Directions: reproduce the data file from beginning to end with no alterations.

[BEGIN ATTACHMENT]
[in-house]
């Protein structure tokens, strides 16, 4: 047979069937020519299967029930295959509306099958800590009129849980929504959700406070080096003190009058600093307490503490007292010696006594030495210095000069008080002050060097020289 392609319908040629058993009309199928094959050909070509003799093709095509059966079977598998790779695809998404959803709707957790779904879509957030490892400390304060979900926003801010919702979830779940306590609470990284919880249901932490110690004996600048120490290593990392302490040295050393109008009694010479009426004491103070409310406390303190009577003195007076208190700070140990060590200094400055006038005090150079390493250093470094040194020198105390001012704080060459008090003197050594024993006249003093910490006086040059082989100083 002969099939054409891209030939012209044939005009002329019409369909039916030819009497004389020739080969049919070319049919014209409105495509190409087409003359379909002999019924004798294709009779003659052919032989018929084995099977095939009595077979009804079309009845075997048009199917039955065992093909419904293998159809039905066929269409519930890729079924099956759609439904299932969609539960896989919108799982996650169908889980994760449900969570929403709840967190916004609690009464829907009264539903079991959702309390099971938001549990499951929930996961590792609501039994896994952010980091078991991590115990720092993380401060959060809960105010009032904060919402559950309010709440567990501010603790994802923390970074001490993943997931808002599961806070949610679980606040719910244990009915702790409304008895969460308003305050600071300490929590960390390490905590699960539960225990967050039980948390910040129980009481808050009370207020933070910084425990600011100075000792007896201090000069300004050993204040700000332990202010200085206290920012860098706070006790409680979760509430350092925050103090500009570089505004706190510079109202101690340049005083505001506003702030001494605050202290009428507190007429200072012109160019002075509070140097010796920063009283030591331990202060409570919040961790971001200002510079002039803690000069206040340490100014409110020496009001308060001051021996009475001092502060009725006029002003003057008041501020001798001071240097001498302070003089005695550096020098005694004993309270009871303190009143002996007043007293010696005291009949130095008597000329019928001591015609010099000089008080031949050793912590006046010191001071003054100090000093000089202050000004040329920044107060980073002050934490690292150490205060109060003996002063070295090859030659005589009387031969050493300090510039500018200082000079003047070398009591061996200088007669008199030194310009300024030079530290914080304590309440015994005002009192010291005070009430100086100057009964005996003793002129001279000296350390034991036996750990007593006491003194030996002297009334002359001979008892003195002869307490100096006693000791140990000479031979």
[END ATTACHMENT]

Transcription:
[in-house]
């Protein structure tokens, strides 16, 4: 047979069937020519299967029930295959509306099958800590009129849980929504959700406070080096003190009058600093307490503490007292010696006594030495210095000069008080002050060097020289 392609319908040629058993009309199928094959050909070509003799093709095509059966079977598998790779695809998404959803709707957790779904879509957030490892400390304060979900926003801010919702979830779940306590609470990284919880249901932490110690004996600048120490290593990392302490040295050393109008009694010479009426004491103070409310406390303190009577003195007076208190700070140990060590200094400055006038005090150079390493250093470094040194020198105390001012704080060459008090003197050594024993006249003093910490006086040059082989100083 002969099939054409891209030939012209044939005009002329019409369909039916030819009497004389020739080969049919070319049919014209409105495509190409087409003359379909002999019924004798294709009779003659052919032989018929084995099977095939009595077979009804079309009845075997048009199917039955065992093909419904293998159809039905066929269409519930890729079924099956759609439904299932969609539960896989919108799982996650169908889980994760449900969570929403709840967190916004609690009464829907009264539903079991959702309390099971938001549990499951929930996961590792609501039994896994952010980091078991991590115990720092993380401060959060809960105010009032904060919402559950309010709440567990501010603790994802923390970074001490993943997931808002599961806070949610679980606040719910244990009915702790409304008895969460308003305050600071300490929590960390390490905590699960539960225990967050039980948390910040129980009481808050009370207020933070910084425990600011100075000792007896201090000069300004050993204040700000332990202010200085206290920012860098706070006790409680979760509430350092925050103090500009570089505004706190510079109202101690340049005083505001506003702030001494605050202290009428507190007429200072012109160019002075509070140097010796920063009283030591331990202060409570919040961790971001200002510079002039803690000069206040340490100014409110020496009001308060001051021996009475001092502060009725006029002003003057008041501020001798001071240097001498302070003089005695550096020098005694004993309270009871303190009143002996007043007293010696005291009949130095008597000329019928001591015609010099000089008080031949050793912590006046010191001071003054100090000093000089202050000004040329920044107060980073002050934490690292150490205060109060003996002063070295090859030659005589009387031969050493300090510039500018200082000079003047070398009591061996200088007669008199030194310009300024030079530290914080304590309440015994005002009192010291005070009430100086100057009964005996003793002129001279000296350390034991036996750990007593006491003194030996002297009334002359001979008892003195002869307490100096006693000791140990000479031979």